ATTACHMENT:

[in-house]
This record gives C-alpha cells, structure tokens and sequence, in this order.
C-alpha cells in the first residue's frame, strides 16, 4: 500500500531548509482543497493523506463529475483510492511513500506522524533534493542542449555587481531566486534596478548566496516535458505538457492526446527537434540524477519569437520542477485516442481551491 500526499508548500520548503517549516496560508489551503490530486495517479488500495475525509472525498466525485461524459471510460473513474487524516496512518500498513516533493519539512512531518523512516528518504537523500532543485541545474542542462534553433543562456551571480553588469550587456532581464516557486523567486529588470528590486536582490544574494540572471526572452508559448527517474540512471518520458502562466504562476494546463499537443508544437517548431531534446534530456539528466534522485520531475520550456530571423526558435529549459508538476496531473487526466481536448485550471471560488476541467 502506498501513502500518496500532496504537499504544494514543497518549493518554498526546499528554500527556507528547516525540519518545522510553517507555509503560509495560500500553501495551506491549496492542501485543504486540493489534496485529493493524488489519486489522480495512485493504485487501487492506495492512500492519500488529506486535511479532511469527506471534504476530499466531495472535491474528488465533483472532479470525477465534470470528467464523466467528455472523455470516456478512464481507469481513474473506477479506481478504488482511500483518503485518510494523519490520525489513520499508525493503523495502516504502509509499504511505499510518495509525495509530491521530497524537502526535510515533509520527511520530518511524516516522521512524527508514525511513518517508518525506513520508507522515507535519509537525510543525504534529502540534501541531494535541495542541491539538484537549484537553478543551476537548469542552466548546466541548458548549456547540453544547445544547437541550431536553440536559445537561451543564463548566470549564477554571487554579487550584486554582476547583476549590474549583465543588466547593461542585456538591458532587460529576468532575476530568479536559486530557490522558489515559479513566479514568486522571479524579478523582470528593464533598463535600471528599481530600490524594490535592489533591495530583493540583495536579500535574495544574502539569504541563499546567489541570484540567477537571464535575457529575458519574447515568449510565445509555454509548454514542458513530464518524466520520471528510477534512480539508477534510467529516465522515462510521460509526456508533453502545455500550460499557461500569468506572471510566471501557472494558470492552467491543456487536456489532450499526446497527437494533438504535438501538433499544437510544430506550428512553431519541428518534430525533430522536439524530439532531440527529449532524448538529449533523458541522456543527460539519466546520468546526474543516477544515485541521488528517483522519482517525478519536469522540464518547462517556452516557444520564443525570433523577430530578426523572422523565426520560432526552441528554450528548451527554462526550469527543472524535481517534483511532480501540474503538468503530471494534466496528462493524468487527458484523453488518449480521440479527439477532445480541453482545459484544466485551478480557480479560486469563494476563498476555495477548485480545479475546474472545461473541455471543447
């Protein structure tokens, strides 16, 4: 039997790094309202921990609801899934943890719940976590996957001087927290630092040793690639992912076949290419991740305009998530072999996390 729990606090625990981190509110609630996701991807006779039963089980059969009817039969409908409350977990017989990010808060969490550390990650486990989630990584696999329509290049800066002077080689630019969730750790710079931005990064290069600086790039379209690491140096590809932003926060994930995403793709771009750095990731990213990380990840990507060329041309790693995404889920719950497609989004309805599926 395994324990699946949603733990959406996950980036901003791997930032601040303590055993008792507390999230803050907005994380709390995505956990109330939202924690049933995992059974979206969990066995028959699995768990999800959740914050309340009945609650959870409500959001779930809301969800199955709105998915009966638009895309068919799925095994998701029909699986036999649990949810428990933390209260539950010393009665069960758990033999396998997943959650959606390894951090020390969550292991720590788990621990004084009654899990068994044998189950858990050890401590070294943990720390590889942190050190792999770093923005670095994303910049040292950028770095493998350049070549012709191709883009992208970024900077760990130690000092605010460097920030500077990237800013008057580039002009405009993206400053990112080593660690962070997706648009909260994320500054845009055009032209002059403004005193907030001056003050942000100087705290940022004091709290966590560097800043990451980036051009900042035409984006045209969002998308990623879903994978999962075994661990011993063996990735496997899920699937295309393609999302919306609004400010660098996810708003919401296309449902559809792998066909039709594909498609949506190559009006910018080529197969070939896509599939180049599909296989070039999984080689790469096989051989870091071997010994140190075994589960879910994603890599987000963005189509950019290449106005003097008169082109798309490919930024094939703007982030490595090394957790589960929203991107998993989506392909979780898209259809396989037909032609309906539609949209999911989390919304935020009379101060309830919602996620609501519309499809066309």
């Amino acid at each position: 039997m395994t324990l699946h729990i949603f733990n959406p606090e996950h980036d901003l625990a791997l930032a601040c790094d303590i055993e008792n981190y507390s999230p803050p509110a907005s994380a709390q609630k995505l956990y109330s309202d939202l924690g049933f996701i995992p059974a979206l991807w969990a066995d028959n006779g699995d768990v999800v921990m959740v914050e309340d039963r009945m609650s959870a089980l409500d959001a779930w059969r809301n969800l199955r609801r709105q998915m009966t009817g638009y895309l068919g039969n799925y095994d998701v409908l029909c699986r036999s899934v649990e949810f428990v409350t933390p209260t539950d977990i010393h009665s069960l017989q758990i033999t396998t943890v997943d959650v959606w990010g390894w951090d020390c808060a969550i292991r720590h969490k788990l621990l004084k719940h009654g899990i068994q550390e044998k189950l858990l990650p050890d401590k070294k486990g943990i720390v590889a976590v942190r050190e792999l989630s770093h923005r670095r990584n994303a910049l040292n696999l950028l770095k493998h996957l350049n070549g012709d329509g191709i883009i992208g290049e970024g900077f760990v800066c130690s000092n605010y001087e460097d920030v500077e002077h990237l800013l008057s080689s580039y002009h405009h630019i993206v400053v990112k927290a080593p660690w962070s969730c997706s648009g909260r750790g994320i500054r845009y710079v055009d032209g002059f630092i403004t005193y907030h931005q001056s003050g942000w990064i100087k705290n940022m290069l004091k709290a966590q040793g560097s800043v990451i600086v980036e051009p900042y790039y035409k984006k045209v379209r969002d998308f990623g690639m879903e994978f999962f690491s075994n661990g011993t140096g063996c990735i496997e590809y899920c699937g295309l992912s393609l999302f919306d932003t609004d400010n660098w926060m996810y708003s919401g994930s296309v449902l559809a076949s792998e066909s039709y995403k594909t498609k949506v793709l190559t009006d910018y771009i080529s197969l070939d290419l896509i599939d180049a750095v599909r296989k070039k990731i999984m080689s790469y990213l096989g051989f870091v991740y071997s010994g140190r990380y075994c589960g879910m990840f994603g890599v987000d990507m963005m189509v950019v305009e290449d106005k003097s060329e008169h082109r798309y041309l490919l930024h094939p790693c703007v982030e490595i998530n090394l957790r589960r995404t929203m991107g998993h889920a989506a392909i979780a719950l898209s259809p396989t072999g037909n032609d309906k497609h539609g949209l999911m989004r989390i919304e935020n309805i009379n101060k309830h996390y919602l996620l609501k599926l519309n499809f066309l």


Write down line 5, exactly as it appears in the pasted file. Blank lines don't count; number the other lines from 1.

């Amino acid at each position: 039997m395994t324990l699946h729990i949603f733990n959406p606090e996950h980036d901003l625990a791997l930032a601040c790094d303590i055993e008792n981190y507390s999230p803050p509110a907005s994380a709390q609630k995505l956990y109330s309202d939202l924690g049933f996701i995992p059974a979206l991807w969990a066995d028959n006779g699995d768990v999800v921990m959740v914050e309340d039963r009945m609650s959870a089980l409500d959001a779930w059969r809301n969800l199955r609801r709105q998915m009966t009817g638009y895309l068919g039969n799925y095994d998701v409908l029909c699986r036999s899934v649990e949810f428990v409350t933390p209260t539950d977990i010393h009665s069960l017989q758990i033999t396998t943890v997943d959650v959606w990010g390894w951090d020390c808060a969550i292991r720590h969490k788990l621990l004084k719940h009654g899990i068994q550390e044998k189950l858990l990650p050890d401590k070294k486990g943990i720390v590889a976590v942190r050190e792999l989630s770093h923005r670095r990584n994303a910049l040292n696999l950028l770095k493998h996957l350049n070549g012709d329509g191709i883009i992208g290049e970024g900077f760990v800066c130690s000092n605010y001087e460097d920030v500077e002077h990237l800013l008057s080689s580039y002009h405009h630019i993206v400053v990112k927290a080593p660690w962070s969730c997706s648009g909260r750790g994320i500054r845009y710079v055009d032209g002059f630092i403004t005193y907030h931005q001056s003050g942000w990064i100087k705290n940022m290069l004091k709290a966590q040793g560097s800043v990451i600086v980036e051009p900042y790039y035409k984006k045209v379209r969002d998308f990623g690639m879903e994978f999962f690491s075994n661990g011993t140096g063996c990735i496997e590809y899920c699937g295309l992912s393609l999302f919306d932003t609004d400010n660098w926060m996810y708003s919401g994930s296309v449902l559809a076949s792998e066909s039709y995403k594909t498609k949506v793709l190559t009006d910018y771009i080529s197969l070939d290419l896509i599939d180049a750095v599909r296989k070039k990731i999984m080689s790469y990213l096989g051989f870091v991740y071997s010994g140190r990380y075994c589960g879910m990840f994603g890599v987000d990507m963005m189509v950019v305009e290449d106005k003097s060329e008169h082109r798309y041309l490919l930024h094939p790693c703007v982030e490595i998530n090394l957790r589960r995404t929203m991107g998993h889920a989506a392909i979780a719950l898209s259809p396989t072999g037909n032609d309906k497609h539609g949209l999911m989004r989390i919304e935020n309805i009379n101060k309830h996390y919602l996620l609501k599926l519309n499809f066309l």